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Healthc Inform Res > Volume 17(1); 2011 > Article
Cho: A Frontline Driver at Crossroads
In Korea driving is no piece of cake as someone puts it: "Everyone is driving like crazy, with no one getting anywhere." Suppose you are driven into the frontline at intersection, waiting for the signal ready to drive on. Even during such a short while your mind is blown away or you may answer the cellular phone, letting you forget what you are waiting for. When signal turns green, a little chaos breaks out. Immediately one or two horn goes off, and the drivers behind you start ducking out left or right to go ahead of you. The single lane quickly turns into spaghetti and the degree of chaos grows exponentially. It could be much worse if a collision takes place. The whole disaster wouldn't happen if you responded the signal instantly. Without your negligence you life would stay on the fast lane, but in vain. The point is that a moment at the forefront is 100 times more precious than a moment in the rear. So be attentive when are running ahead of others.
We were once frontliners for a quite while when the Korean Society of Medical Informatics (KOSMI) was founded in 1987. Despite a small number of KOSMI members, we were one of a mind and we accomplished many wonderful things such as MEDINFO '98. A large number of hospital information systems were successfully implemented due to continuing efforts of the KOSMI with the support of sophisticated information technology (IT) advancements. Before the turn of the 21 century, as a result, nearly all hospitals in Korea operated and running information systems so that electronic insurance claims and reimbursements using EDI global standard were highly promoted. As soon as Y2K crisis was overcome, Picture Archiving and Communication Systems (PACS) were rapidly facilitated in hospitals; thus Korea has been recognized as the most medical IT-strong nation worldwide. As of now, a few leading university hospitals start implementing Electronic Medical Record (EMR), for which government funded research related to Electronic Health Record (EHR) is under consideration. We are proud to say that behind every great achievements in medical IT, KOSMI was there.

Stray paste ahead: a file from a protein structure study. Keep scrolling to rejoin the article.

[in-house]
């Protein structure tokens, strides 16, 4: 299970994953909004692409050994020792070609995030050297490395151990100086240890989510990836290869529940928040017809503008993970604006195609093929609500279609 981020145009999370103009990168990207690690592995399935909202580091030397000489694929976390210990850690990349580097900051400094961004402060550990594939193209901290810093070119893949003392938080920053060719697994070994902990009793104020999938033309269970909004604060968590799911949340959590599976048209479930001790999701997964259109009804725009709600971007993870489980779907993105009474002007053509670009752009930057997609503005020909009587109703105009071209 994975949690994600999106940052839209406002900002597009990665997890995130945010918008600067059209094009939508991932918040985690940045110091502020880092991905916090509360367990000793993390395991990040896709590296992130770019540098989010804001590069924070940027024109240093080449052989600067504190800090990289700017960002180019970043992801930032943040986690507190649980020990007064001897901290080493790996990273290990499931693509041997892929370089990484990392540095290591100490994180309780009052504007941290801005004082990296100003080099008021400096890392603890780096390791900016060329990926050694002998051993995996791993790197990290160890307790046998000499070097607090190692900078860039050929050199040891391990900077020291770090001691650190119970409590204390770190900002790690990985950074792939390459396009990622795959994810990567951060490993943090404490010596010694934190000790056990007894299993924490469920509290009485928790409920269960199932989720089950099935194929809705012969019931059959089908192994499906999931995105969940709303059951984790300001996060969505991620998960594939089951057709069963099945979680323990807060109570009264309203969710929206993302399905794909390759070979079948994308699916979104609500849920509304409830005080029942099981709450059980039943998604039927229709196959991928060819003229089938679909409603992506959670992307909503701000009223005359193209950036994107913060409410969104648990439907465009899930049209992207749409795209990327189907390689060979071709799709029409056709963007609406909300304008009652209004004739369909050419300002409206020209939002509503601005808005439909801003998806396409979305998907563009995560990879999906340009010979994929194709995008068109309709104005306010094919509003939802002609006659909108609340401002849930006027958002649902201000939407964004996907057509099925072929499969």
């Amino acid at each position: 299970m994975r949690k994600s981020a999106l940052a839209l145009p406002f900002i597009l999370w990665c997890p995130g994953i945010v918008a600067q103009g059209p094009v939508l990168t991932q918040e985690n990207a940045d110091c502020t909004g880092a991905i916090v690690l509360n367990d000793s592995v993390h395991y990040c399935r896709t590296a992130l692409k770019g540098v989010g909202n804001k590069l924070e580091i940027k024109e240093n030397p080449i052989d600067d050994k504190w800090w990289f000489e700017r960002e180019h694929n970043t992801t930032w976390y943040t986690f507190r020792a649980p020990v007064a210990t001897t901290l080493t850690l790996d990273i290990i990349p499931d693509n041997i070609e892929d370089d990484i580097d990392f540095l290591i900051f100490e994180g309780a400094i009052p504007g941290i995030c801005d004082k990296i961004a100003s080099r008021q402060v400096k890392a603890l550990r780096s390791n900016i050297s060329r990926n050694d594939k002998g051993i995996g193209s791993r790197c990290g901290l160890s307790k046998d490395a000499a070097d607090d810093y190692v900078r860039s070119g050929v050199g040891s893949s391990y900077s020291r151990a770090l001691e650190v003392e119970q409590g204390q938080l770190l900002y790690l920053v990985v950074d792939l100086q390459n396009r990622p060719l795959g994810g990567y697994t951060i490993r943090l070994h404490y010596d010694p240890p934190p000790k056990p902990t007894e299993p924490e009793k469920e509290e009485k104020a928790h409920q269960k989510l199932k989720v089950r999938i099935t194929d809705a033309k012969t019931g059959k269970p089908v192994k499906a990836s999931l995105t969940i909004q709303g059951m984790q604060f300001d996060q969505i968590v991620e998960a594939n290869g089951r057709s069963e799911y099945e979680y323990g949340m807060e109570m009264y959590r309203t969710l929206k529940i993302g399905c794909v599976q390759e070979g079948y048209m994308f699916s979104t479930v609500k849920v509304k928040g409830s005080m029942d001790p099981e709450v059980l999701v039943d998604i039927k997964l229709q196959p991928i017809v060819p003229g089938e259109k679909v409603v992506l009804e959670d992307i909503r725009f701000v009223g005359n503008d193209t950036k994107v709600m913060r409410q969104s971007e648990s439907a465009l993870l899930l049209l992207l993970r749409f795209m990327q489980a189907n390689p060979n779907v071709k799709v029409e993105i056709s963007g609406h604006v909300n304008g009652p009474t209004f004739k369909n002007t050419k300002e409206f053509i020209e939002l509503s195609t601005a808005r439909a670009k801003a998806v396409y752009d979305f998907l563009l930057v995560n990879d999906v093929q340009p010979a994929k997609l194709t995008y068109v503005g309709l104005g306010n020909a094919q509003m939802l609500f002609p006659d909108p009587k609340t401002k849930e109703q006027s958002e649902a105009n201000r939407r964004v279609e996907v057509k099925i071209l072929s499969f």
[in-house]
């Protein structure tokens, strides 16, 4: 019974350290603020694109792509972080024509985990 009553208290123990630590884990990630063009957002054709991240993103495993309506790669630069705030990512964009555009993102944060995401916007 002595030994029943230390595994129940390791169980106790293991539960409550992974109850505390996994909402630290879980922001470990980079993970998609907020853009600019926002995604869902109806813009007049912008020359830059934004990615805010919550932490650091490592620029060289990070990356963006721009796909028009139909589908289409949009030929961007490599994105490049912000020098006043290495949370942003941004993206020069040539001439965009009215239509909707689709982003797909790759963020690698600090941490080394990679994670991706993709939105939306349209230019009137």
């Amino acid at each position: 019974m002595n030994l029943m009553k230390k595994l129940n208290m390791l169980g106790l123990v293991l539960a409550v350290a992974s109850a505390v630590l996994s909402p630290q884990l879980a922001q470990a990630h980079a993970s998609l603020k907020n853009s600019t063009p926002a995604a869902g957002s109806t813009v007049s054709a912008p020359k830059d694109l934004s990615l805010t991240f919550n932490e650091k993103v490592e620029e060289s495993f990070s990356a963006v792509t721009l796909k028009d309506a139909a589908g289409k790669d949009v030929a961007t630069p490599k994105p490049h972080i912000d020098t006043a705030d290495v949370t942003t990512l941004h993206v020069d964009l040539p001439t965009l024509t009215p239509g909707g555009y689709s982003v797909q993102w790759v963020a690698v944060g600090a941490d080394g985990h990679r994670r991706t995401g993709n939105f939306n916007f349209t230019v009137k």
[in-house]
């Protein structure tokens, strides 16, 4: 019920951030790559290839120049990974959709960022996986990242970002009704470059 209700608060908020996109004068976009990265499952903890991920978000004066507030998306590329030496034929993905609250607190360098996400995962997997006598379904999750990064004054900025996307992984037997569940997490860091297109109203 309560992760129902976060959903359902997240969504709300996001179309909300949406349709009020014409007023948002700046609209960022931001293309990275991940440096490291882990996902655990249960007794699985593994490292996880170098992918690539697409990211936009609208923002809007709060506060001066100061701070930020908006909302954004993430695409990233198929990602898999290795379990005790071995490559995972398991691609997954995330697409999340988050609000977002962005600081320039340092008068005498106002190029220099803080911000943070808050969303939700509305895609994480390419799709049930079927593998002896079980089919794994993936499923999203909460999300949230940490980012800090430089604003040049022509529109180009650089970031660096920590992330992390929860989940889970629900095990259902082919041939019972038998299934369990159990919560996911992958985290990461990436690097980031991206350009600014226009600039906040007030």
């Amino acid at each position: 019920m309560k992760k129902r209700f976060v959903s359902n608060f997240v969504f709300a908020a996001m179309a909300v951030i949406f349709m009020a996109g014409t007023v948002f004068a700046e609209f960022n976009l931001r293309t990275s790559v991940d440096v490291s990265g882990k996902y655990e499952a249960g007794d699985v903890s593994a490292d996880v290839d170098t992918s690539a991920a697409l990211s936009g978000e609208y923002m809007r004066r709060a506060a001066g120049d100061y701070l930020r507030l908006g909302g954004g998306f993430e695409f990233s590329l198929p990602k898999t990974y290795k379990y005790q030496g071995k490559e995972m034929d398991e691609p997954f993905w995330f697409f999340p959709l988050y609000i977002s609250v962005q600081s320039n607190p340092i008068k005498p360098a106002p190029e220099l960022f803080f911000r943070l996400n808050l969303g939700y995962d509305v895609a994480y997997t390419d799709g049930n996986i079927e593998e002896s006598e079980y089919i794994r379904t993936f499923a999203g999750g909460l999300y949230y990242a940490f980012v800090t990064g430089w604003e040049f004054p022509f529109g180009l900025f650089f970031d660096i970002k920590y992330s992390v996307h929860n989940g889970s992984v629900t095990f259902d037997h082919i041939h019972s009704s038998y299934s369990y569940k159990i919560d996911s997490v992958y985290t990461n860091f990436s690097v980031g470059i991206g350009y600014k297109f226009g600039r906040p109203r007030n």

Suddenly from some time ago and on, Korea lost her touch in IT. Though IT governance and social networking services are spread wider and deeper, the software frontier spirits are vanishing. Retrospective study has indicated that collective intelligence is not always right for the majority of those who are strongly biased in the struggle of conflicts of interests. Finally, the Ministry of Information and Communication has been decomposed. Is it all "none-of-my-business" to KOSMI? I am afraid that is not the case. Where have all the good old spirits of medical informatics gone?